Around this time last year, anticipations were heating up to a fever pitch over the impending release of Paul Thomas Anderson’s next big project, the labyrinthine stoner noir Inherent Vice. After months of rumor-mongering, inspecting set photos for the slightest whiff of a clue, and obsessing over casting announcements, audiences feasted their eyes on the first trailer for the film, and oh, was it glorious. But the rollout of PTA’s newest project, the music documentary Junun, has been decidedly more low-key. Though the latest from the master director debuted at the New York Film Festival last week, the feature has already been released online in full, only on video-streaming platform Mubi. The overall unveiling has been uncharacteristically unceremonious for a filmmaker of PTA’s stature; the announcement that NYFF had added it to their programming slate at all was relatively quiet compared to past works from PTA, and even with the film now available to public, it hasn’t caused quite an Inherent Vice-caliber hubbub.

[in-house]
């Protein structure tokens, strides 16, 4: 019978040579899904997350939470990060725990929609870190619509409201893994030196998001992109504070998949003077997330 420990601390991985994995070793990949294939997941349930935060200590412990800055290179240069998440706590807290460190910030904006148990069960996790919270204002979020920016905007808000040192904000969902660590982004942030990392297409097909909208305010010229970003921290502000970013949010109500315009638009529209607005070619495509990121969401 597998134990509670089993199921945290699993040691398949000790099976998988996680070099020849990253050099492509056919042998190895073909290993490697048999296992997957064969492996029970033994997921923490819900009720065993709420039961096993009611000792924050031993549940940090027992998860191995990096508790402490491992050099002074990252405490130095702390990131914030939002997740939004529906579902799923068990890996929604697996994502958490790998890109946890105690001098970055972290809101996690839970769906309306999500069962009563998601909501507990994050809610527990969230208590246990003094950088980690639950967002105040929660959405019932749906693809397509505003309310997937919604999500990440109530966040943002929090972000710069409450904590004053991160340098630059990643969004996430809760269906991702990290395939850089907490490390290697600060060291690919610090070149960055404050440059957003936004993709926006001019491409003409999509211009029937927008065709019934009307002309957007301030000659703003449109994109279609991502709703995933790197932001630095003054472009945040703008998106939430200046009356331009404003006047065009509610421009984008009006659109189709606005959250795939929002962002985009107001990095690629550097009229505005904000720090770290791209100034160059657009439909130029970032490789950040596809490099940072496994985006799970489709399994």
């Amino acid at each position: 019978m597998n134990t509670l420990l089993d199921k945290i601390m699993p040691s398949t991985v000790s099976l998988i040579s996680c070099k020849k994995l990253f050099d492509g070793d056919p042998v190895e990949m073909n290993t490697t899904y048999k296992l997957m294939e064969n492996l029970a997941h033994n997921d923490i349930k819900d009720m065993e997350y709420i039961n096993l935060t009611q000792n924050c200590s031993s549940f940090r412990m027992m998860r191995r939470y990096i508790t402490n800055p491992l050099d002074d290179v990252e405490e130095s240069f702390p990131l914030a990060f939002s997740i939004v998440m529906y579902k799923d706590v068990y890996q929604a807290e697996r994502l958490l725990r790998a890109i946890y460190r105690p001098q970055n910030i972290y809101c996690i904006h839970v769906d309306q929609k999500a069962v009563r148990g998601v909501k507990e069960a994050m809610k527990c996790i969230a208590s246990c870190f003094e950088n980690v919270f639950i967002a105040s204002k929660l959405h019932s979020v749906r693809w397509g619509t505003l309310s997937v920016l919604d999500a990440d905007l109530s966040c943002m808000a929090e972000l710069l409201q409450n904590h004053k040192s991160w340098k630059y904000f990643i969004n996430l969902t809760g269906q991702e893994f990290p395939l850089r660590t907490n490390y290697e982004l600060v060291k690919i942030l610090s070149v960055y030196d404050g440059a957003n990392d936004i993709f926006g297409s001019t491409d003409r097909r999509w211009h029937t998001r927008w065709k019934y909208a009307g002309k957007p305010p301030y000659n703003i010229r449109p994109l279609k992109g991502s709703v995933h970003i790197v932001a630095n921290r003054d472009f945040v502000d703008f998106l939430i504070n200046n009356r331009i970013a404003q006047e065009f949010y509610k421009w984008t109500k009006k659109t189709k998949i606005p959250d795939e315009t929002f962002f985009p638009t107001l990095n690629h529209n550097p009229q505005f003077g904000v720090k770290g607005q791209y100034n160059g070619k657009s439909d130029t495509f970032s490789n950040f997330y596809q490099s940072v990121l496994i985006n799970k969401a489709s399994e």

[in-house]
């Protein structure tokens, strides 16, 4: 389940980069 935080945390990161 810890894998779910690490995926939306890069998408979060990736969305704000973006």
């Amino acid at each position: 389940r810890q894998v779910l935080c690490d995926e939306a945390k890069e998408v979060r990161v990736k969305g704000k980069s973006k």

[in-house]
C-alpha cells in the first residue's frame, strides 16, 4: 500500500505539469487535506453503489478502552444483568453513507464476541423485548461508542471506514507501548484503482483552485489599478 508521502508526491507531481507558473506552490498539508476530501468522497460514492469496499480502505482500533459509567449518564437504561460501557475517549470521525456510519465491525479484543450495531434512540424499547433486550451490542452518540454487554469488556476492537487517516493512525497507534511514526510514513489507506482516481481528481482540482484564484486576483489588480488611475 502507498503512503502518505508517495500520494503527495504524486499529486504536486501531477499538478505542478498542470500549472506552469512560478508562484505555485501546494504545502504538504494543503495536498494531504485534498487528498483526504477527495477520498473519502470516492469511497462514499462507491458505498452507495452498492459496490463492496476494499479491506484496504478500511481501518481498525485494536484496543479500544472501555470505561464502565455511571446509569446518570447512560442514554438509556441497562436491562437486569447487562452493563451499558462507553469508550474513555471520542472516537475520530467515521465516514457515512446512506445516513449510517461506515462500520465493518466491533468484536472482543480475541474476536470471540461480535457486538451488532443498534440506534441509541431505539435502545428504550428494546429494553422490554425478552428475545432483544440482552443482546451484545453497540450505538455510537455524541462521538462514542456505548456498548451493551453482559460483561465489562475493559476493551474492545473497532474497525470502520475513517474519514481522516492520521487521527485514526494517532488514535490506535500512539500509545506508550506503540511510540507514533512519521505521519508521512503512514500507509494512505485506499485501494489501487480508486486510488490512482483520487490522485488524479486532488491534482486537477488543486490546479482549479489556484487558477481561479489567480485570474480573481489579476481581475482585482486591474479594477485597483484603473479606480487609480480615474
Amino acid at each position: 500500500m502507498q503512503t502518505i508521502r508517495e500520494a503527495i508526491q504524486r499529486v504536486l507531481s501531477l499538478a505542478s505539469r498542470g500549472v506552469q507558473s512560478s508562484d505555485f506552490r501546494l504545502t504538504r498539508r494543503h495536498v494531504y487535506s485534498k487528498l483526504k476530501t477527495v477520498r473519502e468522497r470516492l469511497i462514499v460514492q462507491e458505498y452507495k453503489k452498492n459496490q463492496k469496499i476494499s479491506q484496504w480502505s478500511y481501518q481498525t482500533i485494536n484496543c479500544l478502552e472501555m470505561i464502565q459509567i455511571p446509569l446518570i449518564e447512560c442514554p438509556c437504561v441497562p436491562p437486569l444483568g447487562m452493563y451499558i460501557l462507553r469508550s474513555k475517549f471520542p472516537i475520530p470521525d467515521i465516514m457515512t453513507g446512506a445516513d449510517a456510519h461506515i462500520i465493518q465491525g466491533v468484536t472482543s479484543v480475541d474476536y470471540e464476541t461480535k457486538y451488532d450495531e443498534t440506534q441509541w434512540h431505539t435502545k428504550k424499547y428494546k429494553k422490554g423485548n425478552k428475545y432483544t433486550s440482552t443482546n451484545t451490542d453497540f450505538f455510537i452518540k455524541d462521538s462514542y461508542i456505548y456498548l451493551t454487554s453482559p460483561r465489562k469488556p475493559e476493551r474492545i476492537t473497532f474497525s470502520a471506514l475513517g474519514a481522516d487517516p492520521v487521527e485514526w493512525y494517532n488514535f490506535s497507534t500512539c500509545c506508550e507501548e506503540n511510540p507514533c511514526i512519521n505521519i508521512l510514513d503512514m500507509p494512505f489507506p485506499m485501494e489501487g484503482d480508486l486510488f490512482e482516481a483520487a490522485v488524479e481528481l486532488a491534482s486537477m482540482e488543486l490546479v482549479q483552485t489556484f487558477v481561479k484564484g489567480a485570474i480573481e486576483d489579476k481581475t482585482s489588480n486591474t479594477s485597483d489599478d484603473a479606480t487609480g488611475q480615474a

But judging from the newly released trailer (embedded above), that’s no reason to suppose that Junun will be anything less than excellent, as audiences have come to expect from the director. The film’s short run-time (at 54 minutes, it’s more like a novella in moving pictures) and low public profile will probably constrain it to the footnotes of PTA’s career, but early reports have been generally positive. In his review at Variety, Nick Schager wrote that the film “finds the There Will Be Blood director painting an immersive portrait of harmonious dialogue between not only East and West, but also man and nature, the past the present.” Junun follows PTA and Radiohead guitarist Jonny Greenwood to India as the musician readies a new album with a host of international talents steeped in the area’s sonic traditions. The choice of topic makes perfect sense for PTA, who’s got plenty of experience as a director of music videos, and collaborated with Greenwood on the scores for There Will Be BloodThe Master, and last year’s Inherent Vice. The real surprises are visual: PTA eschewed his usual 35mm photography to shoot on digital video for the very first time, employing drone-camera rigs to achieve swooning shots that freely fly in, out, and around the bustling streets of India.

Grab your sitar, prepare to rock the f-word out, and take a look at the trailer above.

Junun is now available on